Amuirin – Ahhh, thanks. If I were enlightened there would be no ego to build up. As it were, right now I’m feeling pretty full of myself. πŸ™‚

    Monkeys – Yup. Hey, baby, you want to help me strip off this layer?

  7. I think one of the reasons that so many are tuning in to the Oprah sponsored thing is that we all feel the lack and the need for some kind of spirituality in the world and in our souls.

    I am quite skeptical about the Tolle seminar but if it helps even one tenth of the people participating to get to that one place where they can hear the stillness and be moved to be kinder to themselves and to the world around them, then maybe it ain’t all bad?!

  8. “Perhaps there is indeed a spiritual revolution going on, and it has nothing to do with religion.”

    I think thatz sum pretty good strippin right there. another way of thinkin about the Lamb Rib is that itz settin our delusions up like dominoes ~ at a certain poynt it doent madder who/what knox em over just so long as they all go down!

    I really like the idea of your idea that you have a teacher = they are so handy aren’t they?

  9. Hi Corina – as Buddha taught, everyone wishes to be happy and no one wishes to suffer. I think we have pretty much tried every other means to find happiness, and have finally concluded that perhaps it really does come from within, and are willing to give that a go. Also, it sure isn’t hard to see how messed up our world, and how religion is seeming to more part of the problem rather than the solution.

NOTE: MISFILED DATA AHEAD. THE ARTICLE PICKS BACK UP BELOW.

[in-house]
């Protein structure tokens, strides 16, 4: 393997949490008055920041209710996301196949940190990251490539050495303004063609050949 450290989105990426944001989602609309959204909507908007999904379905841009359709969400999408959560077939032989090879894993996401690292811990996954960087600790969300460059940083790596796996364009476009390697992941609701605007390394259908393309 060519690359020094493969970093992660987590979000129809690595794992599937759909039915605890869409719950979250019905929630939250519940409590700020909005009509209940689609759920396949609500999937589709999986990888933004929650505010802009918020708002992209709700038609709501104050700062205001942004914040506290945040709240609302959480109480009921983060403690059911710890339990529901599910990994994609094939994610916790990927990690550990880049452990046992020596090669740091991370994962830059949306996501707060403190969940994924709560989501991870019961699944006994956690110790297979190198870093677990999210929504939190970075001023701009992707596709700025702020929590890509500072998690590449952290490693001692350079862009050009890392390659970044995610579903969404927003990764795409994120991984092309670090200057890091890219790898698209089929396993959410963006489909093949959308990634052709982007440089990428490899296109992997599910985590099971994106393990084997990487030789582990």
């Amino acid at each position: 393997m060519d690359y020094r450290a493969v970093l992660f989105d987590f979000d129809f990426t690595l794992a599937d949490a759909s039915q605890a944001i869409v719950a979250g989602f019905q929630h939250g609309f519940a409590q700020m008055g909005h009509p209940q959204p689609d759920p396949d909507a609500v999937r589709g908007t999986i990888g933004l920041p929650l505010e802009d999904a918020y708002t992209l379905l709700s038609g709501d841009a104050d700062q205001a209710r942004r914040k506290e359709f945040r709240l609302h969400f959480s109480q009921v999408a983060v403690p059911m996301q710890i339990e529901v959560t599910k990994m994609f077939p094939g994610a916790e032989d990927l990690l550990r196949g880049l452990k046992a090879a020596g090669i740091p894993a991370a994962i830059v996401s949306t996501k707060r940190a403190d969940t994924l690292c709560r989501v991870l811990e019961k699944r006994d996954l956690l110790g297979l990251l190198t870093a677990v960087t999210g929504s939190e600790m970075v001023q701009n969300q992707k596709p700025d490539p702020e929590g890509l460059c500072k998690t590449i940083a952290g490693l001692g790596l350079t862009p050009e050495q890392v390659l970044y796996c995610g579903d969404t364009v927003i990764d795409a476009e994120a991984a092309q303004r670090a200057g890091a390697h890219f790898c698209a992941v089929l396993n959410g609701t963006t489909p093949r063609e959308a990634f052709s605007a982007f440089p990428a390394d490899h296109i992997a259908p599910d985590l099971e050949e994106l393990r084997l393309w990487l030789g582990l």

Even just one person who finally gets to that point of inner peace can have an incredible impact on the world. So, if 1/10 of whatever millions are watching that series find some peace and quiet within themselves and become better world citizens, then I think that is a fine, fine thing.

  10. Somewhere in recent years I came across an interesting thought about pagans and pagan cultures; that they were often accepting of unfamiliar gods. Even to the point of paying respect to the gods of other societies whom they were at war with. (A sort of bribery, perhaps?)

    That seems so alien to me/us, accustomed as we are to a couple millenia now of people’s dictating faith, in effect: my way, Jewish, Christian or Muslim, is the only way, and your god is wrong. My god is the only true god, and you should have none other before you than mine.

    I like what you touched on, re emptiness and ego.

  11. “Personally I don’t care if someone worships Jesus, Buddha, Mohammad, a blade of grass, a Phillips screwdriver, or nothing at all. As long as whatever they practice or believe leads them to be a kinder, more caring person towards all living beings, and not merely those who believe or look as they do, I don’t care what form their spirituality takes.”

    really… could not have said it better. love your humor and thanks for these posts. it’s helping… a lot.